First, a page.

The Pleasure of Speed

Running Away.

“I don’t run.”

“If you see me running, something is chasing me.”

“Some people just aren’t made for running.”

I’ve thought these things. I’ve said these things. I believed those things.

Every time I did, I lost a part of my identity.

Running Back to Where I Belong

One day, I was pondering some of my more unladylike stunts, and I fondly remembered a footrace where I outran a group of boys. While wearing a dress. (It was the best of times; it was the worst of times.) I chuckled at the memory, and then at another one, where I outran two of the “fastest” boys in my elementary grade.

In what I can only describe as a lightning strike of memory, I remembered something I always said: “I love running!”  Yes, I liked winning, but I enjoyed the running part.

I honestly believe that day, thinking of the races I’d won (and lost), I regained a part of my identity. Something returned to me that I had allowed to be silenced.The false belief that running is only 5Ks and Marathons, where running is a test of endurance clawing every ounce of energy from sore feet and aching muscles.

Running a Test

I’m not an undersized junior higher now, but could I enjoy running again?

I mapped out a distance of 100 meters at a quiet parking lot and made one circle to warm up. Then approached the beginning of the 100 meters.

I unleashed the coils of energy. Dead sprint. Wind in my face. The pounding of the asphalt beneath my shoes.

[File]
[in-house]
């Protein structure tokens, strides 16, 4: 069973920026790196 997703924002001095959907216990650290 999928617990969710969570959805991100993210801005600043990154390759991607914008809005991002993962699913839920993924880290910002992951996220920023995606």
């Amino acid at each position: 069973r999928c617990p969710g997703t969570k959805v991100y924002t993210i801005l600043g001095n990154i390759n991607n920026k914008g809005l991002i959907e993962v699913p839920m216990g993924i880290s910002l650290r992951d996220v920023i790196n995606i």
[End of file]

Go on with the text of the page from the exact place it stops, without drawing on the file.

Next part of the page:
It was glorious!

In Chariots of Fire, Eric Liddell (the ‘Flying Scotsman’ Rugby player, martyred in China as a missionary) is trying to explain why he’s competing in the 1924 Olympics. His sister wonders why he doesn’t return to the mission in China where he was raised. He turns to her and says, “I believe God made me for a purpose – for China. But he also made me fast. And when I run, I feel His pleasure.

A God Who Sprints

But what does that have to do with God, the Bible, or our Christian life? After all, don’t Paul’s metaphors about running imply marathons and endurance? Yes. They do. Nothing wrong with marathons. I think you can learn about God while training and running endurance races. When God is ready to move though, He can move quickly.

Some people think that God could have taken ages and ages to create all the wondrous world we see. He could have and if He had, that would have been okay. He could have spent a million years just designing a blade of grass. However, God decided to create and said, “Let there be light!”

Boom! Just like that. In less time than it takes me to blink, there was light.

Watching God work can be a weeks, months, years-long process. But sometimes you find yourself moving from one state to another with a new job, new home, and new life in the space of less than two months. I’m not the only one of my acquaintances who has a similar story.

More than once, things have looked bleak, and no human understanding brings answers or hope. But in an hour or a day, based on nothing you’ve done, God makes a way.

I greatly respect those who run endurance races; we can understand certain attributes of God from those long races.

In truth, I am grateful for a God who sometimes reaches down, grabs our hands, and says, “Hang on.”

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